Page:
Here they gain an average of 2.5 lb per day. The range in daily gain can be anywhere between 1.0 and 4.0 lb. depending on the month. When the spring grass dries up, they are sold as 750 lb yearling feeder cattle. There are at least two opportunities for additional weight to be added to these cattle. The first is increasing the nutrient density of the wintering diet. The second is by extending the spring grazing period. Both scenarios could be achieved in a few different ways. Each feeding scheme would have to put weight on the animals economically. That is, the cost of added gain needs to more than pay for itself, including feed costs and the added risk of keeping cattle longer (equipment and labor costs, treatment for disease, death loss, etc.). Each producer needs to pencil it out on an individual basis.
One idea for adding weight to stocker cattle during the wintering period is as follows. Instead of good quality hay and balage, a higher quality hay and balage or supplement can be fed so that the stocker cattle gain more weight. Good quality forage providing 1.0 lb per day gain for 450 weight cattle would have to have an estimated 56% total digestible nutrients (TDN, energy) and 9.5% crude protein (CP). In order to achieve 2.0 lb per day gain, the ration would need to contain 63.5%TDN and 12% CP. Several forages and/or concentrates could provide the extra nutrients for the additional gain.
For adding weight to stocker cattle using an extended spring grazing period, irrigated pasture (rented or owned) could be provide to cattle for 45 days or so after the non-irrigated fields dry up. Summer pasture forage that is in the young, vegetative stage (leafy material) would probably yield a gain of at least 2 lb per day on the cattle. Left-over dried, non-irrigated pasture plus an appropriate amount of supplemental protein and energy could also provide the required nutrients. This last pasture would most likely contain forage that is in the reproductive stage (stocks and seed heads) which would have high fiber and low protein. Additionally, the digestibility of the forage would be low. A supplement would help the rumen microbes process this forage. It would also help the cattle meet their nutrient requirements for the desired gains.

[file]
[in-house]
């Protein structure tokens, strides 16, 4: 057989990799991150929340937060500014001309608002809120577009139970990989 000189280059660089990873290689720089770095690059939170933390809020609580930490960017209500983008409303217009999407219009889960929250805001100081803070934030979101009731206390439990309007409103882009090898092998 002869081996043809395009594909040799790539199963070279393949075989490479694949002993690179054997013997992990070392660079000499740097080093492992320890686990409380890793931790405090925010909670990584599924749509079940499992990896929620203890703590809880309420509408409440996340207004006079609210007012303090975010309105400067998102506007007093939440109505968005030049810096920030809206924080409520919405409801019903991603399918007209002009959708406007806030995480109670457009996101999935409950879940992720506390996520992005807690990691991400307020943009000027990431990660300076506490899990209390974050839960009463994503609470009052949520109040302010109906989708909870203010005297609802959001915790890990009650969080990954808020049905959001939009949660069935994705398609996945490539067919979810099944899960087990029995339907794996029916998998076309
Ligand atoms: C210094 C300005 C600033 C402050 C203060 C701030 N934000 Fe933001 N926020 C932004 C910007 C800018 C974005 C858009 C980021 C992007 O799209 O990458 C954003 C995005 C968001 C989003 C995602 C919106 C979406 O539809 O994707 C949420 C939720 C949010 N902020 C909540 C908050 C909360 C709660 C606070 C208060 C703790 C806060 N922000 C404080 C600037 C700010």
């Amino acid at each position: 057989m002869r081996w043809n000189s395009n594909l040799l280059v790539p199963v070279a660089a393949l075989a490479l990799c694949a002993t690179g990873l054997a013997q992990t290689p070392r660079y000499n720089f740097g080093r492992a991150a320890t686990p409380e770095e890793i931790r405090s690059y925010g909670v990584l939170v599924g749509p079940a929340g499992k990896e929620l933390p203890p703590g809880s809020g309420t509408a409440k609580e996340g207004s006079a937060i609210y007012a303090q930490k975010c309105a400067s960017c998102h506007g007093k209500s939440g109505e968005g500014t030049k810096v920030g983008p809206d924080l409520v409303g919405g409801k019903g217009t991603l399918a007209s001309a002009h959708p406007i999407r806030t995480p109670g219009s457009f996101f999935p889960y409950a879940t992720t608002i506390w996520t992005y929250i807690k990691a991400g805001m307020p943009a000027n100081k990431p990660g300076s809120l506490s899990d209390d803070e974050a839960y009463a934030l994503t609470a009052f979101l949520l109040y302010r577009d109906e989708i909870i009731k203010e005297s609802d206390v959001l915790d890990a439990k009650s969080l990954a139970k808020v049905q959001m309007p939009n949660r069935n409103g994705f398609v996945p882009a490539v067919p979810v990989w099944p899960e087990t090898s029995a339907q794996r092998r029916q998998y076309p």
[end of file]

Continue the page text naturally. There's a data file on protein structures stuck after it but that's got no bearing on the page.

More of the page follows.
Regardless of what you feed your cattle, rations should be balanced for nutrients. Studies show this helps to save money and reach goals. Test feeds and blend appropriately. Calculate the price of feeds on cost per pound of nutrient (CP or TDN) rather than on cost per ton of each feed. Work with a nutritionist (OSU Extension Service faculty or private consultant) or use the free OSU Beef Nutrition Workbook (https://catalog.extension.oregonstate.edu/em8883).
Managing risk is important in assuring you don’t loose on your investment. This is especially important if you are trying a new production strategy. You can forward contract your cattle at a specific price or take insurance against declining market prices. Chicago Mercantile Exchange (CME) is one option; Livestock Risk Protection (LRP) insurance through USDA Risk Management Agency is another.
Some may question how alternate feeding schemes (longer on grass, strategic supplements) and age of animal (calf-feds verses yearlings) prior to the feedlot might affect the yield and quality grade and marketability of the beef product. Data has indicated that marbling is a linear process that occurs over the lifetime of the animal, but it is also energy dependent. Meaning, if the animal has the genetics to marble, then caloric intake is the primary regulator. Regardless of age of the animal, as long as adequate calories are provided during the feeding period (especially the last 120 days on feed) those calves can obtain an adequate amount of marbling to meet various quality grades. It is true that total pounds of beef produced may be greater with yearlings. However, yield grade (pounds of boneless, closely trimmed retail cuts) is influenced more by the degree of finish and genetics than by whether it is a calf-fed or a yearling. These animals can be fed to grade the same, but they would most likely finish at different weights. Whether or not the feedlot management takes them to that grade or endpoint is another matter. Feeders may respond to various market stimuli and harvest cattle earlier or later than a specific, predetermined finish (grade).